Agricultural productivity enhancements result from implementing practices that improve soil, crop, and water management. The first step in achieving efficient water use is to identify water demand and influencing factors. Several recent case studies concerning the idea of a water footprint in the wine sector, based on the water footprint concept and life cycle assessment (LCA), have been published.
The concept of the water footprint considers the amount of water used by a product during its journey along the supply chain, as well as the amount of water indirectly associated with the product’s creation that is used by people or to provide a service. Several methods exist to assess the water footprint (which is based on the concept of virtual water extended by a spatiotemporal component). These techniques divide the water used or consumed into three different classes: green water (rainwater stored in the soil), blue water (freshwater available from surface and ground resources), and grey water (freshwater that is theoretically needed to dilute polluted water to reach ambient water quality standards) [1,2]. Studies dealing with the concept of the water footprint in wine production have been conducted in Portugal [3], Romania [4], New Zealand [5], and Italy [6]. In addition, one study calculated a global average value [7]. Water demand ranged from 438 to 1754 L of water to produce one bottle containing 0.75 L of wine (i.e., 584 to 2339 L of water per L of wine).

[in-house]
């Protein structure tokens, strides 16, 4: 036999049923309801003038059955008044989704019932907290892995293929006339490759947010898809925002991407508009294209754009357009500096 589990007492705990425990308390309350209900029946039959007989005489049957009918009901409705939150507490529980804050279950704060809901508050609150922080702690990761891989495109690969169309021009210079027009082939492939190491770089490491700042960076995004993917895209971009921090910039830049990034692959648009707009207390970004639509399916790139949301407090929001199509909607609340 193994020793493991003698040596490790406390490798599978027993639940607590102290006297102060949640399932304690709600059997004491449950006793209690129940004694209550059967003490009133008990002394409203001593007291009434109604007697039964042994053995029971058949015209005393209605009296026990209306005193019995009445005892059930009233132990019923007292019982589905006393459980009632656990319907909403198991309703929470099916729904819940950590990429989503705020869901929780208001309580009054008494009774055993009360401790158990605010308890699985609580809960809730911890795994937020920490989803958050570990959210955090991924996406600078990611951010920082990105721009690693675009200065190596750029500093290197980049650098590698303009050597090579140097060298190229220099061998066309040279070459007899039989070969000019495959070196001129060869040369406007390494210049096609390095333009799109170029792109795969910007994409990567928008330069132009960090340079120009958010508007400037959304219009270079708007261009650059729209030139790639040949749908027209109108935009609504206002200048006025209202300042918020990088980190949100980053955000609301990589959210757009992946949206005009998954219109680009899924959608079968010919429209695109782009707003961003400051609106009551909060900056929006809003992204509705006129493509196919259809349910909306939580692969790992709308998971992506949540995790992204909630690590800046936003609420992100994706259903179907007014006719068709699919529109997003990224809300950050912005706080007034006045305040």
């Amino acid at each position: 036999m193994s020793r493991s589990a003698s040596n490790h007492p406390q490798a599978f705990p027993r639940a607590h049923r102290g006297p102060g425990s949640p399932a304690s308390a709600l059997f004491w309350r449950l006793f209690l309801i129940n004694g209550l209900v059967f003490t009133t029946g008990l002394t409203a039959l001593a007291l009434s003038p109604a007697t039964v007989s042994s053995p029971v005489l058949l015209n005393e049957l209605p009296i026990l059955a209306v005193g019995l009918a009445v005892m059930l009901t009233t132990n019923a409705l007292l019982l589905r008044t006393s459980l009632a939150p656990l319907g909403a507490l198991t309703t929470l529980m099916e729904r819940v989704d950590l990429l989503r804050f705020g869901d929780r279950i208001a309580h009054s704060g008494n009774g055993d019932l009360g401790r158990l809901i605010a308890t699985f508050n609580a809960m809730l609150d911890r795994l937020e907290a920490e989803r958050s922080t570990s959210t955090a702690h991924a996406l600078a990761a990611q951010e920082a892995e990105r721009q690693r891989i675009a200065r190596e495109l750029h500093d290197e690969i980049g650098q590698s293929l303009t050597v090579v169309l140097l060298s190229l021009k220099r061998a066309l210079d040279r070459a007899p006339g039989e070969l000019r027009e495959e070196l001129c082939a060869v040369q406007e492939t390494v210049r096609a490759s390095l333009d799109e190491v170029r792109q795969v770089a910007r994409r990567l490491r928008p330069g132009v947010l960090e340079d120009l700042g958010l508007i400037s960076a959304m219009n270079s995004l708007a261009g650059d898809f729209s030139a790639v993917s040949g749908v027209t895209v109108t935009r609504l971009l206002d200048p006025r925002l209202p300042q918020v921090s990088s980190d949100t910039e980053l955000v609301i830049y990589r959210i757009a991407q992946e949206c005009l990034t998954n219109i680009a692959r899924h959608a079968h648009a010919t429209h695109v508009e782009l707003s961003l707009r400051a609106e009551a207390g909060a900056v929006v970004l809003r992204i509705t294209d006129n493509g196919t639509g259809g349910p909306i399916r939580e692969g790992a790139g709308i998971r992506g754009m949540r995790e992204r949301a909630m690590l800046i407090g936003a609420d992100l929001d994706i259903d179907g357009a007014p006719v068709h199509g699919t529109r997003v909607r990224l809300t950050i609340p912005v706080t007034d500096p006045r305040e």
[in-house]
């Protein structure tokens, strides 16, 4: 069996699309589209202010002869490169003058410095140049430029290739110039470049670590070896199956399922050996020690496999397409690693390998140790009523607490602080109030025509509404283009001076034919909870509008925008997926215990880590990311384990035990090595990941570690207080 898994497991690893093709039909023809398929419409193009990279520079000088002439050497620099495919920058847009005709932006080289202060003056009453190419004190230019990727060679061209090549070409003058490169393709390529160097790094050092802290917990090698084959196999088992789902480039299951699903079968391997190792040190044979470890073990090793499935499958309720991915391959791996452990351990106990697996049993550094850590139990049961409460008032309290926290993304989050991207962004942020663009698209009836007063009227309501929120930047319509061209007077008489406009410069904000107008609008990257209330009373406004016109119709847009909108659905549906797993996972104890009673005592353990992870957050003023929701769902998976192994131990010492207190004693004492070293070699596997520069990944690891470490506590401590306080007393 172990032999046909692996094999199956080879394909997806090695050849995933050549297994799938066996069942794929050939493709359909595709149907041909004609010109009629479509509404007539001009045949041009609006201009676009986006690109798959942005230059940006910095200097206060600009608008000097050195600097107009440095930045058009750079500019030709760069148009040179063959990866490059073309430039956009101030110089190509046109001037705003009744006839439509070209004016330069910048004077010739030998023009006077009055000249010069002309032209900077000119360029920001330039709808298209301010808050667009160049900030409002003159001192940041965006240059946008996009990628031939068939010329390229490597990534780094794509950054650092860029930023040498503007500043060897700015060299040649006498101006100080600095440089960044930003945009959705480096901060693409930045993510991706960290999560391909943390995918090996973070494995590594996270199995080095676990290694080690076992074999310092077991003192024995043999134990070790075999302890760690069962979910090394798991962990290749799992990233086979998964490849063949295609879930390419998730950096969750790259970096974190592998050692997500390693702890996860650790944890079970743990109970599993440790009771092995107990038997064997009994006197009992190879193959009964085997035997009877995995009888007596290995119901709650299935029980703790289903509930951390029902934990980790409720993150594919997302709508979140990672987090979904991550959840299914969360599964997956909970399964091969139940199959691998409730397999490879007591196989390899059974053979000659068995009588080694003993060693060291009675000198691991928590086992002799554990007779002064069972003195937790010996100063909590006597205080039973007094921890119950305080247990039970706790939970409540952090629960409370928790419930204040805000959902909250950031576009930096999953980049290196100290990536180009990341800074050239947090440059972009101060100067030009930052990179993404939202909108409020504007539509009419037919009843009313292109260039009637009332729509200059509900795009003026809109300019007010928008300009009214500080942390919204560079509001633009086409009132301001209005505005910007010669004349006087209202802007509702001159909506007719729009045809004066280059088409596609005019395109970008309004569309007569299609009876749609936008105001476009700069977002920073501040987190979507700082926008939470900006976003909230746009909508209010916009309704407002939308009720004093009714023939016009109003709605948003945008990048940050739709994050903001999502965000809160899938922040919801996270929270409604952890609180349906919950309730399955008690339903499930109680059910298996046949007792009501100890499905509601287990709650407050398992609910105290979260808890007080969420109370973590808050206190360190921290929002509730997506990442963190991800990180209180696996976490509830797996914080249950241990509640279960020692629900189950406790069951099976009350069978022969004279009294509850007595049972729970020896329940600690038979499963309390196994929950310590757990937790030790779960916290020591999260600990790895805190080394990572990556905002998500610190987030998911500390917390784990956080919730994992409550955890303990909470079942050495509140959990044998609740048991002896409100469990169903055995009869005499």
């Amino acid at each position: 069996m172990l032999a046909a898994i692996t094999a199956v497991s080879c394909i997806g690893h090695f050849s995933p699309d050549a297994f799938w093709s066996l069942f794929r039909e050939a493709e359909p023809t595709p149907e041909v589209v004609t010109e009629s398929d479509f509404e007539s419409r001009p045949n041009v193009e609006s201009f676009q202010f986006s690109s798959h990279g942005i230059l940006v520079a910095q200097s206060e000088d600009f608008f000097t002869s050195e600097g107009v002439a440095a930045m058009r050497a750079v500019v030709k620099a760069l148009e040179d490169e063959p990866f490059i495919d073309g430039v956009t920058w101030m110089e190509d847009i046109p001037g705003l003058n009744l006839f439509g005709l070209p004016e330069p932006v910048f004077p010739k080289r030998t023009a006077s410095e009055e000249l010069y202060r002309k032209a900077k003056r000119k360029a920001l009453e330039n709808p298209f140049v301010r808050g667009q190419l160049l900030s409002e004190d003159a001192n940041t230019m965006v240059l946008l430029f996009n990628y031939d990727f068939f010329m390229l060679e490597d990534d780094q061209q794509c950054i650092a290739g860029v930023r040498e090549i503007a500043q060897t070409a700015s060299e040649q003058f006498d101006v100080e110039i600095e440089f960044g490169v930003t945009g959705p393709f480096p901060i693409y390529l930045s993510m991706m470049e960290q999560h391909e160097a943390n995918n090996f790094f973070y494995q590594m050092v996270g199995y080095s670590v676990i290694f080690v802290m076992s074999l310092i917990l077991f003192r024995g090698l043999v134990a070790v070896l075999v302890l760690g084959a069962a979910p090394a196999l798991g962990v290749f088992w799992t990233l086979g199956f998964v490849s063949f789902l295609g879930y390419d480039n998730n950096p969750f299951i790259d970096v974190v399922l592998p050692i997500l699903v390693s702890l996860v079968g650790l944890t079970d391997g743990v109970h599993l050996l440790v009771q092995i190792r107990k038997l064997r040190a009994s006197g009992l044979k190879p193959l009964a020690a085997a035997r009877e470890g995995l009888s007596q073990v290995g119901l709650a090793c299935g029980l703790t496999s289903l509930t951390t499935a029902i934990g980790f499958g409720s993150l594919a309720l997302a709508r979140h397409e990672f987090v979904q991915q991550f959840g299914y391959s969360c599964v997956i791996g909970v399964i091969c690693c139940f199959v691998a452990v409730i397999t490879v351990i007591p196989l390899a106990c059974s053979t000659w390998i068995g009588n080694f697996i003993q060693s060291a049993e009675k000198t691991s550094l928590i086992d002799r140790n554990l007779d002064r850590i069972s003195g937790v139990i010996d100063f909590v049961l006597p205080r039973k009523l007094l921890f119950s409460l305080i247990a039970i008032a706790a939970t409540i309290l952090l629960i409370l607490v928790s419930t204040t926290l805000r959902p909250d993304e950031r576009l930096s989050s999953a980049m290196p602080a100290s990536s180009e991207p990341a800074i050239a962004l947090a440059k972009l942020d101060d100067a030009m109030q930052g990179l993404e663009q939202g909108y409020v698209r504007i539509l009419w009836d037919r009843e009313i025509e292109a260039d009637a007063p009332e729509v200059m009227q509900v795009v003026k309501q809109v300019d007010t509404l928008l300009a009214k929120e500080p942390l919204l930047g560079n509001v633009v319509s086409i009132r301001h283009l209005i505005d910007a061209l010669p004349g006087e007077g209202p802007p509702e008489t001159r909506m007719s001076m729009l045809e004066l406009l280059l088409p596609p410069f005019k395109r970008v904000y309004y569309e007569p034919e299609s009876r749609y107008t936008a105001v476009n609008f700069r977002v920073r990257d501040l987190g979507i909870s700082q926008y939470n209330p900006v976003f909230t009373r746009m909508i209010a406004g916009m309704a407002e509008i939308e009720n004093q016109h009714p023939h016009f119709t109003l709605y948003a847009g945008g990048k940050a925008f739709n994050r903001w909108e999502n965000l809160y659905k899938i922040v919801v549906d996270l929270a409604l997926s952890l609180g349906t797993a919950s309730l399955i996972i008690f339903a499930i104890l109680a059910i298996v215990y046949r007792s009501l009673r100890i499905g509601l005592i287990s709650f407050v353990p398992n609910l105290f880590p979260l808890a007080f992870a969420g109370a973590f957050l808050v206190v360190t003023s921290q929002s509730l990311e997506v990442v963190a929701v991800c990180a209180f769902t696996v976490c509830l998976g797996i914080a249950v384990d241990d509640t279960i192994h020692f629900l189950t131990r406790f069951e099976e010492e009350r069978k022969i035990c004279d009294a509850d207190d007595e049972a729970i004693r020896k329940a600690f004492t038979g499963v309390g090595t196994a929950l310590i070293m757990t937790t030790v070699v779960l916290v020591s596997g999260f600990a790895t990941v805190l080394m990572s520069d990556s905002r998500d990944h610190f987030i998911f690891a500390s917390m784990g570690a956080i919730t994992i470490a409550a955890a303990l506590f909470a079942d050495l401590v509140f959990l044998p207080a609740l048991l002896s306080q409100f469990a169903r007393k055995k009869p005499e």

LCA studies in the wine-producing sector that collected information about water use have been conducted in Italy [8,9,10,11], Spain [12,13,14,15,16], Portugal [17], and Romania [18]. In these studies, water demand varied from 0.73 to 1065.09 L of water per bottle of wine (i.e., 0.97 to 1420.12 L per L of wine). Different methods to estimate water use lead to different results, making it difficult to compare, classify, and evaluate water demand. Determining the water footprint includes evapotranspiration from precipitation, whereas LCA only considers blue water use. The aim of LCA is to quantify all inputs and outputs throughout the life cycle of a product and to evaluate potential impacts on the environment [19].